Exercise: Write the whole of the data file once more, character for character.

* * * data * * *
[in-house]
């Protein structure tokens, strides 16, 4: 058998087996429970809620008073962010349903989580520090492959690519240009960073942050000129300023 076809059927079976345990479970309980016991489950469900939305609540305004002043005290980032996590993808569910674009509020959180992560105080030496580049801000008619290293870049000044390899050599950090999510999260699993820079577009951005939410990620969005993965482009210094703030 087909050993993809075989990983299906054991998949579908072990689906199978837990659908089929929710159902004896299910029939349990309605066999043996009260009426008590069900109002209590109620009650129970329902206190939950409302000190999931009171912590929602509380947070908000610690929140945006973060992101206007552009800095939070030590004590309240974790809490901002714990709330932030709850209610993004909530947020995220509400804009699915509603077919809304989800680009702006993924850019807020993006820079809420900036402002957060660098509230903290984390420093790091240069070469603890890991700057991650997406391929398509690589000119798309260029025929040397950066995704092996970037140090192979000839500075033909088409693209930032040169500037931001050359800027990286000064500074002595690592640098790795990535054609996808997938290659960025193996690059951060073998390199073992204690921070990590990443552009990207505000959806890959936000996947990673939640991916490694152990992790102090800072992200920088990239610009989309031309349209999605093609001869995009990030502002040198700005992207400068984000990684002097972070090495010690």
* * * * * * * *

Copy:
[in-house]
């Protein structure tokens, strides 16, 4: 058998087996429970809620008073962010349903989580520090492959690519240009960073942050000129300023 076809059927079976345990479970309980016991489950469900939305609540305004002043005290980032996590993808569910674009509020959180992560105080030496580049801000008619290293870049000044390899050599950090999510999260699993820079577009951005939410990620969005993965482009210094703030 087909050993993809075989990983299906054991998949579908072990689906199978837990659908089929929710159902004896299910029939349990309605066999043996009260009426008590069900109002209590109620009650129970329902206190939950409302000190999931009171912590929602509380947070908000610690929140945006973060992101206007552009800095939070030590004590309240974790809490901002714990709330932030709850209610993004909530947020995220509400804009699915509603077919809304989800680009702006993924850019807020993006820079809420900036402002957060660098509230903290984390420093790091240069070469603890890991700057991650997406391929398509690589000119798309260029025929040397950066995704092996970037140090192979000839500075033909088409693209930032040169500037931001050359800027990286000064500074002595690592640098790795990535054609996808997938290659960025193996690059951060073998390199073992204690921070990590990443552009990207505000959806890959936000996947990673939640991916490694152990992790102090800072992200920088990239610009989309031309349209999605093609001869995009990030502002040198700005992207400068984000990684002097972070090495010690």